Background Both the NHS Five Year Forward View (2014) and Ambitions for Palliative and End of Life Care (2015) advocate developing models of care organised around the needs of patients emphasising personalised care planning, fair access, collaborative working and care coordination. The hospice had an established team of therapists, however, it was recognised that there were gaps in service provision. The existing therapy service was reviewed in 2015 alongside NHS Improving Quality and adapted to provide a seven day service.
Avoid unwanted admissions and facilitate patient’s choices and preferred place of care
Provide ongoing rehabilitation, preventing loss of function and maintaining independence
Facilitate discharge over seven days
Provide moving and handling assessments to reduce falls risk
Increase collaborative working with our seven day community nurse specialist service and health and social care providers.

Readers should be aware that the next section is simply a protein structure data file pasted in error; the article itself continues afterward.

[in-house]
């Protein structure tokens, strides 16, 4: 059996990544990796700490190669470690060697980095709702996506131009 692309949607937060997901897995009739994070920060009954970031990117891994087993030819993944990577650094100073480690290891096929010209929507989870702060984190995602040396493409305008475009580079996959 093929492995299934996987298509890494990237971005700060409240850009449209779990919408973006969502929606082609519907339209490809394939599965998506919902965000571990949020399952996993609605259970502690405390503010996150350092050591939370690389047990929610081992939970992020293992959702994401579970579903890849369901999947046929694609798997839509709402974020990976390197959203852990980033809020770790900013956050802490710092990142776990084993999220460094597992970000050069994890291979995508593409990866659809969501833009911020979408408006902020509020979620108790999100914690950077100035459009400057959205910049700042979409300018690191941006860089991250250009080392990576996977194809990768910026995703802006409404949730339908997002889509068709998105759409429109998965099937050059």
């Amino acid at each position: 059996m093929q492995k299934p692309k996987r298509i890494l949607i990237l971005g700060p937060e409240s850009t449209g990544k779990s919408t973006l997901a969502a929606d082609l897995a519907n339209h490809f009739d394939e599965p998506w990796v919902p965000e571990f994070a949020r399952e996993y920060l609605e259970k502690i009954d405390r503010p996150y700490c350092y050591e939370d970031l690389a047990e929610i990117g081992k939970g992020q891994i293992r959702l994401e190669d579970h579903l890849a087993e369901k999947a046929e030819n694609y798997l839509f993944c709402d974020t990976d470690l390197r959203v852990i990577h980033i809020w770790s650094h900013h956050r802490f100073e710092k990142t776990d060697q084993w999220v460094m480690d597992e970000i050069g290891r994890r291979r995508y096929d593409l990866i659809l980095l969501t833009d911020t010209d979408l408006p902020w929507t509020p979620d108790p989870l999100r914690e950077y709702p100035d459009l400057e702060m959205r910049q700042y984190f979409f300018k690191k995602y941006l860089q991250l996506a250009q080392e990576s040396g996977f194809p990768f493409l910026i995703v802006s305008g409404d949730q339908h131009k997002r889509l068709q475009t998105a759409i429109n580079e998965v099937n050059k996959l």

Method Following the service review, funding for two WTE therapists was secured from our CCG and charity corporate partner to pilot a revised service. This enabled cover to start from January 2016 for weekends and bank holidays and increased response times. Therapists assess and treat patients in both inpatient and community settings and possess core skills and specialist skills specific to each profession.
Results At the three month interim review an improvement in services and outcomes for patients was demonstrated. Most referrals were for urgent community visits to maintain patients at home or for falls prevention on the inpatient unit.
Conclusion Seven day rehabilitation helps to reduce falls and maintains occupational skills. Rapid intervention facilitates discharge planning for end-of-life care at home and supports a person to remain there through provision of equipment and education of patient/carers. Enhancing partnerships with community services provides inclusive care for patients with palliative needs.
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